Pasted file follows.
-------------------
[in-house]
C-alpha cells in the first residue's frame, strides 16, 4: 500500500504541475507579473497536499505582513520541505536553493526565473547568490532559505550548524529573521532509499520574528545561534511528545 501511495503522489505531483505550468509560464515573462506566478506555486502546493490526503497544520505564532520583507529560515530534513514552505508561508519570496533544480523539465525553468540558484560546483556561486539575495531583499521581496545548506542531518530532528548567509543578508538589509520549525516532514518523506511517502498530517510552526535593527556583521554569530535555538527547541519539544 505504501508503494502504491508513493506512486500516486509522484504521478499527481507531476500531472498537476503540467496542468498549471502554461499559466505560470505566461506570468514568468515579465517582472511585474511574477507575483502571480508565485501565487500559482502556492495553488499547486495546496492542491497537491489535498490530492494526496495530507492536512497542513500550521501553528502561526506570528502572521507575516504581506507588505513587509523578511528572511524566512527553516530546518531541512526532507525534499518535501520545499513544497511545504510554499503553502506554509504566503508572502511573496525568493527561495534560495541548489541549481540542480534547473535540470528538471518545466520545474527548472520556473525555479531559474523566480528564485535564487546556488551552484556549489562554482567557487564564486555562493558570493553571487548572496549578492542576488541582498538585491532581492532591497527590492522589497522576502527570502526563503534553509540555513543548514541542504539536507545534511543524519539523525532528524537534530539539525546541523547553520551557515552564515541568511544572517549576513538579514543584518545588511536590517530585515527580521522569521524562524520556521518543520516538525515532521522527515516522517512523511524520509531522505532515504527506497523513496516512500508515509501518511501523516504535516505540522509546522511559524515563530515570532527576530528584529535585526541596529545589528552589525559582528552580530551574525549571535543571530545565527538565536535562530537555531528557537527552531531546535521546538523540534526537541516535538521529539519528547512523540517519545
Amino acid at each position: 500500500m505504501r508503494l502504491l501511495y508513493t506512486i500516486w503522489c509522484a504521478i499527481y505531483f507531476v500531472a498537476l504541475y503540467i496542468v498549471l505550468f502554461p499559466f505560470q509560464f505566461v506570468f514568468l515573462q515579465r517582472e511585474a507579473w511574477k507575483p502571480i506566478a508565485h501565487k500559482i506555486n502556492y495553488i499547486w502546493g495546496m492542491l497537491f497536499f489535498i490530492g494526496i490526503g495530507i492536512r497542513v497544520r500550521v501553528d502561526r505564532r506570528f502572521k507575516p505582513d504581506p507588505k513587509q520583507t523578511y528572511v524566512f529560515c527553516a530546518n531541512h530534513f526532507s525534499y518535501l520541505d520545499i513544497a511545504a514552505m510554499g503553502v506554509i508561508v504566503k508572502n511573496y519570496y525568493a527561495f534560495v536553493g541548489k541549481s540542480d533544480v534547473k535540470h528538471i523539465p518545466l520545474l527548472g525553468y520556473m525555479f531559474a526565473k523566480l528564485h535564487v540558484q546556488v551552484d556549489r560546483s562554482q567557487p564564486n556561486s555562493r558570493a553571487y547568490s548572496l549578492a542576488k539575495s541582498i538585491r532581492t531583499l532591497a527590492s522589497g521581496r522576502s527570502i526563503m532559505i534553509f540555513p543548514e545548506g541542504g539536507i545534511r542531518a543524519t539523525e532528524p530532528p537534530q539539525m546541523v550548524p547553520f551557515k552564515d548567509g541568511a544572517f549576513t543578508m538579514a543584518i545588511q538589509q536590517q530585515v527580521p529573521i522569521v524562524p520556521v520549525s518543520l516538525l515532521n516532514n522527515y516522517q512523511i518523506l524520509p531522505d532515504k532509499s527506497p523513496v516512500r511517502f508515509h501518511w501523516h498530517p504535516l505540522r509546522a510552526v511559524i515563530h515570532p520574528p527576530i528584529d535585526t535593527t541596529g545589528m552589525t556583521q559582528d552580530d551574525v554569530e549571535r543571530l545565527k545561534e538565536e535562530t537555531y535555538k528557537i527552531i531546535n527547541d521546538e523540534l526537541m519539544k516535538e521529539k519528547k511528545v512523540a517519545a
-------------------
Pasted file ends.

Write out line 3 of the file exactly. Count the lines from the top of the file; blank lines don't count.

Amino acid at each position: 500500500m505504501r508503494l502504491l501511495y508513493t506512486i500516486w503522489c509522484a504521478i499527481y505531483f507531476v500531472a498537476l504541475y503540467i496542468v498549471l505550468f502554461p499559466f505560470q509560464f505566461v506570468f514568468l515573462q515579465r517582472e511585474a507579473w511574477k507575483p502571480i506566478a508565485h501565487k500559482i506555486n502556492y495553488i499547486w502546493g495546496m492542491l497537491f497536499f489535498i490530492g494526496i490526503g495530507i492536512r497542513v497544520r500550521v501553528d502561526r505564532r506570528f502572521k507575516p505582513d504581506p507588505k513587509q520583507t523578511y528572511v524566512f529560515c527553516a530546518n531541512h530534513f526532507s525534499y518535501l520541505d520545499i513544497a511545504a514552505m510554499g503553502v506554509i508561508v504566503k508572502n511573496y519570496y525568493a527561495f534560495v536553493g541548489k541549481s540542480d533544480v534547473k535540470h528538471i523539465p518545466l520545474l527548472g525553468y520556473m525555479f531559474a526565473k523566480l528564485h535564487v540558484q546556488v551552484d556549489r560546483s562554482q567557487p564564486n556561486s555562493r558570493a553571487y547568490s548572496l549578492a542576488k539575495s541582498i538585491r532581492t531583499l532591497a527590492s522589497g521581496r522576502s527570502i526563503m532559505i534553509f540555513p543548514e545548506g541542504g539536507i545534511r542531518a543524519t539523525e532528524p530532528p537534530q539539525m546541523v550548524p547553520f551557515k552564515d548567509g541568511a544572517f549576513t543578508m538579514a543584518i545588511q538589509q536590517q530585515v527580521p529573521i522569521v524562524p520556521v520549525s518543520l516538525l515532521n516532514n522527515y516522517q512523511i518523506l524520509p531522505d532515504k532509499s527506497p523513496v516512500r511517502f508515509h501518511w501523516h498530517p504535516l505540522r509546522a510552526v511559524i515563530h515570532p520574528p527576530i528584529d535585526t535593527t541596529g545589528m552589525t556583521q559582528d552580530d551574525v554569530e549571535r543571530l545565527k545561534e538565536e535562530t537555531y535555538k528557537i527552531i531546535n527547541d521546538e523540534l526537541m519539544k516535538e521529539k519528547k511528545v512523540a517519545a